Rs 50 lakh is just a number that cannot compensate for a destroyed career and a traumatised family. Neither can it exonerate the Kerala police and the CIA mole in IB for causing delay to the development of the cryo-engine. The Kerala police personnel, now comfortably retired, need to be given exemplary punishment so that police forces all over India become aware of the consequences of such adventurism. In the current climate, it is all the more necessary. As for the IB operative who was forced to retire, he should be brought back from the US and made to face the music to set an example.
Media hype around Nambi Narayanan case in 1994 similar to today’s mob lynching frenzy
Former DGP, Kerala
The ISRO case was initially investigated by the Kerala Police in the Vanchiyoor Police Station. The real reason behind this investigation was the inquiry conducted into Maldivian people renting houses in Kerala at a high rent. The DPC at the time, Rishi Raj Singh, could not get a good house on rent. It was found that these houses were being taken by Maldivian people. So he asked the Special Branch (SB) to verify the activities of the Maldivian nationals. S. Vijayan, the inspector of the SB, conducted the probe and it led to the identification and case against Mariam Rasheeda, which then led to a new case under the Official Secrets Act. The initial motive, therefore, was not ISRO.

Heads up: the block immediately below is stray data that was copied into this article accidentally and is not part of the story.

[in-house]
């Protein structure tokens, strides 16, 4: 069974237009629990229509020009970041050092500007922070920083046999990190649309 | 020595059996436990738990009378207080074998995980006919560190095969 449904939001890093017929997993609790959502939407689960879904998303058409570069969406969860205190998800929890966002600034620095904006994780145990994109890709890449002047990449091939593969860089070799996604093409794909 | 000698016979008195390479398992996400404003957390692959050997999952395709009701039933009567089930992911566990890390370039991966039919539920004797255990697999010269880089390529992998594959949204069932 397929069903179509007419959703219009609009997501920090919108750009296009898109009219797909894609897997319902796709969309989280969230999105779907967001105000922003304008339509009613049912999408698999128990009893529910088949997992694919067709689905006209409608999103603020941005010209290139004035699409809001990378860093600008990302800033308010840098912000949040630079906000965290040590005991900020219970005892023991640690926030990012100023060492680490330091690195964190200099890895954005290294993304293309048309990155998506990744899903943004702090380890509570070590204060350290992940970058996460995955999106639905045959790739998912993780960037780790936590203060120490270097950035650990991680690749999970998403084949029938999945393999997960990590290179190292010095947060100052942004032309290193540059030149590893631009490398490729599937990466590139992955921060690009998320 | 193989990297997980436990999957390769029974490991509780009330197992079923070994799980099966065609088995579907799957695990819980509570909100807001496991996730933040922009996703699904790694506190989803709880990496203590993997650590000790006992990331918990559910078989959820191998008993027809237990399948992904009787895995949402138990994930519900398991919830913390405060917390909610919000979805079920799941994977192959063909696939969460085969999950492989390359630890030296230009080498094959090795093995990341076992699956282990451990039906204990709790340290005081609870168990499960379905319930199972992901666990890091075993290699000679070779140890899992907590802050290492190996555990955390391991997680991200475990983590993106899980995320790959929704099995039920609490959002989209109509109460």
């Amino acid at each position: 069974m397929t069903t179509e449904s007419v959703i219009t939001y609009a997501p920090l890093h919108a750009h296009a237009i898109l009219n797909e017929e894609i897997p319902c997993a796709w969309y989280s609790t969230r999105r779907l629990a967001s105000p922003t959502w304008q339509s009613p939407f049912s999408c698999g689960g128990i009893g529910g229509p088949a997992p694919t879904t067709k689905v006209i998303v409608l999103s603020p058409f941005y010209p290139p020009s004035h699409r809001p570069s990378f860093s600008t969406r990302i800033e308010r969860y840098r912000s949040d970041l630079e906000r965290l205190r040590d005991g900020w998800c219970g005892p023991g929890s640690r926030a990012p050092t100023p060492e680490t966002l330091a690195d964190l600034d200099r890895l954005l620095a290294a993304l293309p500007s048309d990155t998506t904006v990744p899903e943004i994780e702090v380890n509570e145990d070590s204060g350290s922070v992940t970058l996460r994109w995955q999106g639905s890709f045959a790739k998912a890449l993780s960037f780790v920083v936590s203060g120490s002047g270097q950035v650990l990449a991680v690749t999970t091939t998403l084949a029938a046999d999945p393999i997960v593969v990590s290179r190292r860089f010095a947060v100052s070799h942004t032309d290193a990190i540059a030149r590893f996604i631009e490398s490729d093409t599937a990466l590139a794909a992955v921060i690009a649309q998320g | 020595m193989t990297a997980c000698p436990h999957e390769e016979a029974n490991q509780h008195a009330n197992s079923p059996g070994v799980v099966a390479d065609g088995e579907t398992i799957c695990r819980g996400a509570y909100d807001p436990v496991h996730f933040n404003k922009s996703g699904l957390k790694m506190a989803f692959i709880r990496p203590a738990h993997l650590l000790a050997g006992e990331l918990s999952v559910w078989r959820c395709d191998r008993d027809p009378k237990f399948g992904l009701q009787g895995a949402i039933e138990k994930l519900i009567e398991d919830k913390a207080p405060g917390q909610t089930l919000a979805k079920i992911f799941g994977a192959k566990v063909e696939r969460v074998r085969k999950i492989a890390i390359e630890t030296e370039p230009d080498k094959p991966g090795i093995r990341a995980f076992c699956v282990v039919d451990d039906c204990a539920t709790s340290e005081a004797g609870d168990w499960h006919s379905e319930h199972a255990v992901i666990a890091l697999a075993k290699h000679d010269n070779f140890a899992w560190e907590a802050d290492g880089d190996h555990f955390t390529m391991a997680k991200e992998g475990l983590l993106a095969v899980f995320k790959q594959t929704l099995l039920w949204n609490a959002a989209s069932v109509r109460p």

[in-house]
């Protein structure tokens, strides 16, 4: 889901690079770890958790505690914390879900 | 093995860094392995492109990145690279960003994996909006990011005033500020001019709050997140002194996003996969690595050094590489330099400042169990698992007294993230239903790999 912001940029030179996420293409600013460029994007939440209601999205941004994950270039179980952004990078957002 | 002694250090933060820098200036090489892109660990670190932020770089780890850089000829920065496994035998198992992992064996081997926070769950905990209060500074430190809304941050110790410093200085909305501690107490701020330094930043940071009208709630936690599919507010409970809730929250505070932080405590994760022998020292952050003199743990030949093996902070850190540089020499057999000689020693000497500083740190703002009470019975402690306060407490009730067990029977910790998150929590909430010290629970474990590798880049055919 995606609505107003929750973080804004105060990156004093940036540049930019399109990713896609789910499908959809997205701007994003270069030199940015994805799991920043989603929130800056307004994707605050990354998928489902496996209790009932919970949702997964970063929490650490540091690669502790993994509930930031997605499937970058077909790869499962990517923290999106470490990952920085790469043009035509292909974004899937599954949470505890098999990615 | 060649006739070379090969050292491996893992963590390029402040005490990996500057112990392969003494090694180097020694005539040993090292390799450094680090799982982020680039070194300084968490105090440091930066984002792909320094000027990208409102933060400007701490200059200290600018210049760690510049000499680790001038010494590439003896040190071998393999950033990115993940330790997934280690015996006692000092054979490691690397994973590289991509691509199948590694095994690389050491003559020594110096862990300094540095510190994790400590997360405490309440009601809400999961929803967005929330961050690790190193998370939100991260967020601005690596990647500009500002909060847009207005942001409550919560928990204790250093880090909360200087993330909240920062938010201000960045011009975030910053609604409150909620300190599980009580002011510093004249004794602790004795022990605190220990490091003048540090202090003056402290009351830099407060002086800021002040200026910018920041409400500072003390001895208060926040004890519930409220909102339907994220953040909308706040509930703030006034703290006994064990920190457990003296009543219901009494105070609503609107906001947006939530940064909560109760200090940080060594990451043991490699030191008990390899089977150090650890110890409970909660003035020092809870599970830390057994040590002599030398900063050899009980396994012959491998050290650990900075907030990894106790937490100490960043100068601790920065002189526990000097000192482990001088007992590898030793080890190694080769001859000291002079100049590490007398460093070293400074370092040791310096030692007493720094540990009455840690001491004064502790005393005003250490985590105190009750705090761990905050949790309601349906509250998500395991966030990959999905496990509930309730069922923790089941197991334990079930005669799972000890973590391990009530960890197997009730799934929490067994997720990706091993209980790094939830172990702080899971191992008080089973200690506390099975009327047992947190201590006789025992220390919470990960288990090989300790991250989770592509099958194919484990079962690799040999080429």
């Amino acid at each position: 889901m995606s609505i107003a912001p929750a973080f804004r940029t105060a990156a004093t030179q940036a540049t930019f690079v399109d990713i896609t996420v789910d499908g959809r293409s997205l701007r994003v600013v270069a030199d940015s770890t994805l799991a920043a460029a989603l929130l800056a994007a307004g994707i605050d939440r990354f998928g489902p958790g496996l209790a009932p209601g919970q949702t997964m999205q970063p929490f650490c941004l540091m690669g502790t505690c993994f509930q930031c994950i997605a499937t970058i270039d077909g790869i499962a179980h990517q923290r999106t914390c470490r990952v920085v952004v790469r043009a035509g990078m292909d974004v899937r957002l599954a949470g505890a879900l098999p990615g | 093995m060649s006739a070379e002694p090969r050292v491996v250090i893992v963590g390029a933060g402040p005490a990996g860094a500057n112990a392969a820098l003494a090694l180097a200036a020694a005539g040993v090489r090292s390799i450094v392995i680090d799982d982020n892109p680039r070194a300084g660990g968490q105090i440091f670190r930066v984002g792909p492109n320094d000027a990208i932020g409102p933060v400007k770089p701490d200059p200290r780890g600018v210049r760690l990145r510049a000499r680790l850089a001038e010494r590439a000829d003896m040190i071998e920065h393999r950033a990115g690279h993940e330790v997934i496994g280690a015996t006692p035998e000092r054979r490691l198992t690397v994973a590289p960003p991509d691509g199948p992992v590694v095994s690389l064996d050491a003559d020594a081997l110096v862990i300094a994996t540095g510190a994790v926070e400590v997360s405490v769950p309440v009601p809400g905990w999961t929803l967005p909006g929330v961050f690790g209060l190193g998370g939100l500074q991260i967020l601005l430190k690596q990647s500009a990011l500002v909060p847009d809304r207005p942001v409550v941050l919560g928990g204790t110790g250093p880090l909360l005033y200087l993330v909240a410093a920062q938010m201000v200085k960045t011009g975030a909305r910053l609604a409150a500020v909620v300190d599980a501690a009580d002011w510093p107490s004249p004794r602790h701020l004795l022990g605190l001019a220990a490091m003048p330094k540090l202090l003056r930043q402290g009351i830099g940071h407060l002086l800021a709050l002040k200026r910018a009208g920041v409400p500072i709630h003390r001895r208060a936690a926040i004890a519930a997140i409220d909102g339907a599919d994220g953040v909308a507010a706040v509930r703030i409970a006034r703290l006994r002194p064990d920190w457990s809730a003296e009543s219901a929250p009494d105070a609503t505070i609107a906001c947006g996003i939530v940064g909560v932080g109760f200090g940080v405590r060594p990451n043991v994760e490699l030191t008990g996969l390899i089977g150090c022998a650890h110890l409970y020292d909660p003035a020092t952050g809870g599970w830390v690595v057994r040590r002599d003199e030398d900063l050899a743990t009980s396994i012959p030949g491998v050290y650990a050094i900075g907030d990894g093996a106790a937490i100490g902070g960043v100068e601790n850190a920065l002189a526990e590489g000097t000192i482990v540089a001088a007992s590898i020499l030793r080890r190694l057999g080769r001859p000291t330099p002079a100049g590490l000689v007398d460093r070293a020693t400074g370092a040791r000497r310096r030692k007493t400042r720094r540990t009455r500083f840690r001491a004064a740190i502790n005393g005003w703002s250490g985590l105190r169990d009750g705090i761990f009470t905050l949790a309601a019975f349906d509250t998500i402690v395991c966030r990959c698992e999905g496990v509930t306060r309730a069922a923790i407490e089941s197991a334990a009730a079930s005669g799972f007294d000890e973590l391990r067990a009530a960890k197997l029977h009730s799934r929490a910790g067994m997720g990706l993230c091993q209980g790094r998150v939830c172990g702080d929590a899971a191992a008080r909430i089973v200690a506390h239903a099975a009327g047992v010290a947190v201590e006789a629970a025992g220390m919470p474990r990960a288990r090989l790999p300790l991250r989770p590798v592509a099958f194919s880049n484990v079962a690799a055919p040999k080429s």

After the CBI investigation into the case in 1996, the government issued orders withdrawing the sanction given to CBI. The government issued orders that I should take over the investigation. I had written to the government on the legal infirmities of such an order. Immediately, Nambi Narayanan who was accused in the ISRO at the time approached High Court in Kerala.
A division bench approved the government order. In few days, the case was taken up by the Supreme Court. There was a stay on further action.
I had no occasion to see the scientists or investigate the case as such. But I was given a list of lapses in the CBI investigation by the initial police team. These were important in nature. Since I had to present an affidavit to the Supreme Court, I had presented these lapses in that.
I cannot say what is the truth but I hope the judicial inquiry can reveal all the facts and truth in this matter.
This case points out the importance of collecting evidence well before making arrests. Moreover, no investigation team can be pressurised by higher-ups, especially through oral orders. Investigating officers should withstand media pressure. While the case was happening in 1994, I was outside the police department and could see the hype in the media each day. It was like the present mob lynching frenzy.
The compensation has to be given. But I hope the truth about conspiracy theories and all other facts come out through the judicial inquiry. Sometimes truth is stranger than fiction.
By Rohini Swamy and Sandhya Ramesh.